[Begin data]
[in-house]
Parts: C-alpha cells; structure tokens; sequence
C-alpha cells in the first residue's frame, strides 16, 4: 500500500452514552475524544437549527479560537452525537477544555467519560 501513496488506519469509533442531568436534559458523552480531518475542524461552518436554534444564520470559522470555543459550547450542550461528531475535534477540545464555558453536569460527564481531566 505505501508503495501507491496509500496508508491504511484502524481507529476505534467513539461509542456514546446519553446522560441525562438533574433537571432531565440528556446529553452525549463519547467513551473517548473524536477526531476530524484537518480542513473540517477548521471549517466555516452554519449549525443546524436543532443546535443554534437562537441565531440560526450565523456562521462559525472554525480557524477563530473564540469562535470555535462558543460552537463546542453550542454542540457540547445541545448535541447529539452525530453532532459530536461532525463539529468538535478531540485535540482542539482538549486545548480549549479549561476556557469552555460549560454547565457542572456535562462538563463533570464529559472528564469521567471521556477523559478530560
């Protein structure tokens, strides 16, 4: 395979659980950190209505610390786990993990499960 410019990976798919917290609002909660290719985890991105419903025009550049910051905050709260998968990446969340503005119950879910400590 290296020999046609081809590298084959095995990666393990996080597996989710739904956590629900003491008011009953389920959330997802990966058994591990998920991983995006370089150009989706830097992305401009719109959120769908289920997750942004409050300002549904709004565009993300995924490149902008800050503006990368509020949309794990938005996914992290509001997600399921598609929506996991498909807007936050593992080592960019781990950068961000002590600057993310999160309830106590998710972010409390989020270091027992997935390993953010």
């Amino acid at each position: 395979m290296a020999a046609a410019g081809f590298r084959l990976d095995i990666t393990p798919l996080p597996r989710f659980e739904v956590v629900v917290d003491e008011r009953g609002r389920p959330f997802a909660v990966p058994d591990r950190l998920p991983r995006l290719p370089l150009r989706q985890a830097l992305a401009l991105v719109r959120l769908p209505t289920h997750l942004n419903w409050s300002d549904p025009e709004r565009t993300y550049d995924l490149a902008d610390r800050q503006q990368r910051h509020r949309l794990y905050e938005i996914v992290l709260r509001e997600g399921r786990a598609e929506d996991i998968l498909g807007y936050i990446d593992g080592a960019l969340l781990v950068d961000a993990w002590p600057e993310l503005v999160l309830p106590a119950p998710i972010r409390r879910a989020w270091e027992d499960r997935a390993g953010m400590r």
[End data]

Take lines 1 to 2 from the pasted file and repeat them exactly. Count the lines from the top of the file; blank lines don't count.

[in-house]
Parts: C-alpha cells; structure tokens; sequence